1. Find the annual income threshold that corresponds with the number of people in your household from the table above.
  2. Divide your modified adjusted gross income (MAGI) by the number from the table.
  3. Carry the decimal two places in your result.
  4. Add a percentage sign, and you have your answer.

Example 1: You are a single individual residing in Iowa with a MAGI of $25,000. The 2020 annual poverty level for a one-person household is $12,760.[7]

  1. Divide: $25,000 ÷ $12,760 = 1.959
  2. Move the Decimal Point: 1.959 x 100 = 196
  3. Rounding up, you’re at 196% of the federal poverty guidelines and may qualify for a premium tax credit in 2021. You could qualify for a cost-sharing subsidy as well if you purchase a silver plan.

Example 2: You are married with three kids living in Illinois, and your household’s MAGI is $150,000. The 2020 poverty level for a five-person family or household is $30,680.[8]

  1. Divide: $150,000 ÷ $30,680 = 4.889
  2. Move the Decimal Point: 4.89 x 100 = 489
  3. Rounding up, you’re at 489% of the federal poverty guidelines and are unlikely to qualify for a subsidy.

These are general estimates (especially if you’re just using a rough AGI estimate in your calculations). Your actual subsidy amount will be determined when you apply for coverage through HealthCare.gov or your state-based health insurance exchange.

What is MAGI?
MAGI is used to determine your eligibility for certain federal tax benefits, including federal subsidies for ACA health insurance, however, you won’t find this number as a value on your tax return.[9]

In order to understand MAGI, it helps to understand AGI (“adjusted gross income”).

AGI is the total amount of income you made in a year minus certain deductions (and this value is a line item on your tax return).[10]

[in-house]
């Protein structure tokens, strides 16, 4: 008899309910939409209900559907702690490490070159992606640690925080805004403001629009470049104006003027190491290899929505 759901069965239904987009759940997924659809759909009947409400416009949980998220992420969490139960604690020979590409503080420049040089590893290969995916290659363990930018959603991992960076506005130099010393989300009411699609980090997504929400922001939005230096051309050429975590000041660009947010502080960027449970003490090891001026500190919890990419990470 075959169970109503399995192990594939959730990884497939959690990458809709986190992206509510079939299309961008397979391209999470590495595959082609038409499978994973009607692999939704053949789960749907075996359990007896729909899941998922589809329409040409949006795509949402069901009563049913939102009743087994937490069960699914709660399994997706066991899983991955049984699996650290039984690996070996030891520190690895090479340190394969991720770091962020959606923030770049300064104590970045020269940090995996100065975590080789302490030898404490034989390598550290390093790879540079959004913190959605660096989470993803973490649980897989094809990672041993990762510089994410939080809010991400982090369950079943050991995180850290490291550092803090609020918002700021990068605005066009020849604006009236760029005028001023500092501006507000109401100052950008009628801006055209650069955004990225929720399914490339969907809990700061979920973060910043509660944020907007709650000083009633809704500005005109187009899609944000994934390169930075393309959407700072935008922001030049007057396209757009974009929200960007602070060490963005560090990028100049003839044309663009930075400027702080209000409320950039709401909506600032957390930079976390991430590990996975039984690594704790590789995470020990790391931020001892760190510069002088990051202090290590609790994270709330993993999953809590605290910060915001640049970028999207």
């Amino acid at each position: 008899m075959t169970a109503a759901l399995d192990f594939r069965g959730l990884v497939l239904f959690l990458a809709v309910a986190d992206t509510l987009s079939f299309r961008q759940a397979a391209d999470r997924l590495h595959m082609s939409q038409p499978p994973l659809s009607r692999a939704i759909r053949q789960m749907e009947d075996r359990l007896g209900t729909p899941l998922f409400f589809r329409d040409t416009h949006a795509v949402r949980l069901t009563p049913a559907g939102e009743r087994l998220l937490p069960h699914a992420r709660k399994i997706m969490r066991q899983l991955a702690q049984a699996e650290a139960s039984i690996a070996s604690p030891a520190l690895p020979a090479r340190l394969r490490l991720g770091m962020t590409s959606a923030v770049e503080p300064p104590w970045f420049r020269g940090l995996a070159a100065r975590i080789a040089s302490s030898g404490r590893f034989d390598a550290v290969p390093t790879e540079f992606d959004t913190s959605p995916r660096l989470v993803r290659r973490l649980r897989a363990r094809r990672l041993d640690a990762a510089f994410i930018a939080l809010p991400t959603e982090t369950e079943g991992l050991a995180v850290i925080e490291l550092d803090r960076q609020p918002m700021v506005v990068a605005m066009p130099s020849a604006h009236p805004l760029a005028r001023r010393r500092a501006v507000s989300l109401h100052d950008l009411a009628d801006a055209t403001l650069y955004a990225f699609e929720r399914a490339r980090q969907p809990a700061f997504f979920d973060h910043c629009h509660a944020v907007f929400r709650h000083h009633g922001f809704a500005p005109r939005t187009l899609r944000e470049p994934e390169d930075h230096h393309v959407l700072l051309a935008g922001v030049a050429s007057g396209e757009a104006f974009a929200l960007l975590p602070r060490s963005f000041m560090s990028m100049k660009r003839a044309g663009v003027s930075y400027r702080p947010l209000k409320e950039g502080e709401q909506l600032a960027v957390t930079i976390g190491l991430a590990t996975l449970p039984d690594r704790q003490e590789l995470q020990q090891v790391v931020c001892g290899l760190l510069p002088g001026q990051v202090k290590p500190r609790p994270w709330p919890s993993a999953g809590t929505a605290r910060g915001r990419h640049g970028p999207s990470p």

So to calculate your MAGI, add back to your AGI any of the relevant deductions that you took.[11]

If your taxes are relatively simple, your AGI and MAGI may be very similar or even identical[12] so you may be able to get away with just using your AGI to get a rough idea of whether or not you could qualify for a subsidy. Learn more about MAGI at irs.com.

Please note, the materials available at this website are for informational purposes only and not for the purpose of providing legal or tax advice. You should contact your attorney or tax professional to obtain advice with respect to any particular issue or problem.

ACA subsidies you’re eligible for based on your percent FPL

Health insurance subsidies and eligibility for other public health insurance are determined based on a percentage of FPL as follows:

Percent FPL Subsidy or Program Eligibility
100 to 400% FPL[13] ACA Premium tax credits if you enroll in any metal level plan from the ACA Marketplace
100 to 250% FPL[14] ACA Cost-sharing reductions if you enroll in a Silver metal level health plan from the ACA Marketplace
Below 138% FPL[15] If you’re in a state that expanded Medicaid, you qualify for Medicaid
Below 100% FPL[16] If you’re in a state that did not expand Medicaid, you qualify for Medicaid

If your income does not qualify you for a subsidy and you’re considering going without coverage, consider a lower-premium non-ACA policy like short term health insurance instead.

These plans cover few, if any, essential health benefits, and typically do not cover preventive care or pre-existing conditions. They’re not guaranteed-issue like ACA plans are, so you’ll have to qualify in order to enroll.

Compare short term medical costs and benefits.

Get a Quote – Short Term Health Insurance

400% FPL and Medicaid Expansion

As you can see from the table above if your MAGI is at 400% or less of the FPL you qualify for a subsidy if you purchase health insurance at the ACA Marketplace…

That is, until you get to between 100% and 138% of FPL (depending on your state), at which point, your income is low enough that you may qualify for Medicaid (HHS.gov).[17]

You qualify at 138% if you live in a state that expanded Medicaid as part of the ACA and at 100% if you live in a state that did not expand Medicaid.

Find out if your state expanded Medicaid.[18]

What is Considered Low Income When Enrolling in the ACA?